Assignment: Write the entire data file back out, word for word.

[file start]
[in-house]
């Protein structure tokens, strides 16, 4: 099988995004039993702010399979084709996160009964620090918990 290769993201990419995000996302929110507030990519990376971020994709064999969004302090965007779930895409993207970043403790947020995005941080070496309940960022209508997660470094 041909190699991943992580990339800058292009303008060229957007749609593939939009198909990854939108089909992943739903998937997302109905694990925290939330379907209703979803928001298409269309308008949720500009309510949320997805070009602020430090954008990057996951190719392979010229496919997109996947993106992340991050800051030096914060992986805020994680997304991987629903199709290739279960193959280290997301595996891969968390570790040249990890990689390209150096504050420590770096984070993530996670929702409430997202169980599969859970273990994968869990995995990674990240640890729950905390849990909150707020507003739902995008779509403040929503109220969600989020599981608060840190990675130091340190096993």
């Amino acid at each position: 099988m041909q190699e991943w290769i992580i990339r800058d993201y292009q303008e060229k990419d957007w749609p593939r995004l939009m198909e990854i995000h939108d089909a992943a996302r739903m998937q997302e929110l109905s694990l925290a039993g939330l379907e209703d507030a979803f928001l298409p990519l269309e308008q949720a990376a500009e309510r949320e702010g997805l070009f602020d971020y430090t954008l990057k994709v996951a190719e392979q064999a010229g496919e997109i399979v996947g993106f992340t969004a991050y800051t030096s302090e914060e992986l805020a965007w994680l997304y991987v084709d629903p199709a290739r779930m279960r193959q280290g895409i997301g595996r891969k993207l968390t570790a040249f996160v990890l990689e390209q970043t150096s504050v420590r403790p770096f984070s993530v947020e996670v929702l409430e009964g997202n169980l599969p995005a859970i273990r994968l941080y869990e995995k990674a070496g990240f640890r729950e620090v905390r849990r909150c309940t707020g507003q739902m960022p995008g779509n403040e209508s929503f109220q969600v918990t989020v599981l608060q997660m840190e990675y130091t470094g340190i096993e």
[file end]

[in-house]
């Protein structure tokens, strides 16, 4: 099988995004039993702010399979084709996160009964620090918990 290769993201990419995000996302929110507030990519990376971020994709064999969004302090965007779930895409993207970043403790947020995005941080070496309940960022209508997660470094 041909190699991943992580990339800058292009303008060229957007749609593939939009198909990854939108089909992943739903998937997302109905694990925290939330379907209703979803928001298409269309308008949720500009309510949320997805070009602020430090954008990057996951190719392979010229496919997109996947993106992340991050800051030096914060992986805020994680997304991987629903199709290739279960193959280290997301595996891969968390570790040249990890990689390209150096504050420590770096984070993530996670929702409430997202169980599969859970273990994968869990995995990674990240640890729950905390849990909150707020507003739902995008779509403040929503109220969600989020599981608060840190990675130091340190096993």
């Amino acid at each position: 099988m041909q190699e991943w290769i992580i990339r800058d993201y292009q303008e060229k990419d957007w749609p593939r995004l939009m198909e990854i995000h939108d089909a992943a996302r739903m998937q997302e929110l109905s694990l925290a039993g939330l379907e209703d507030a979803f928001l298409p990519l269309e308008q949720a990376a500009e309510r949320e702010g997805l070009f602020d971020y430090t954008l990057k994709v996951a190719e392979q064999a010229g496919e997109i399979v996947g993106f992340t969004a991050y800051t030096s302090e914060e992986l805020a965007w994680l997304y991987v084709d629903p199709a290739r779930m279960r193959q280290g895409i997301g595996r891969k993207l968390t570790a040249f996160v990890l990689e390209q970043t150096s504050v420590r403790p770096f984070s993530v947020e996670v929702l409430e009964g997202n169980l599969p995005a859970i273990r994968l941080y869990e995995k990674a070496g990240f640890r729950e620090v905390r849990r909150c309940t707020g507003q739902m960022p995008g779509n403040e209508s929503f109220q969600v918990t989020v599981l608060q997660m840190e990675y130091t470094g340190i096993e």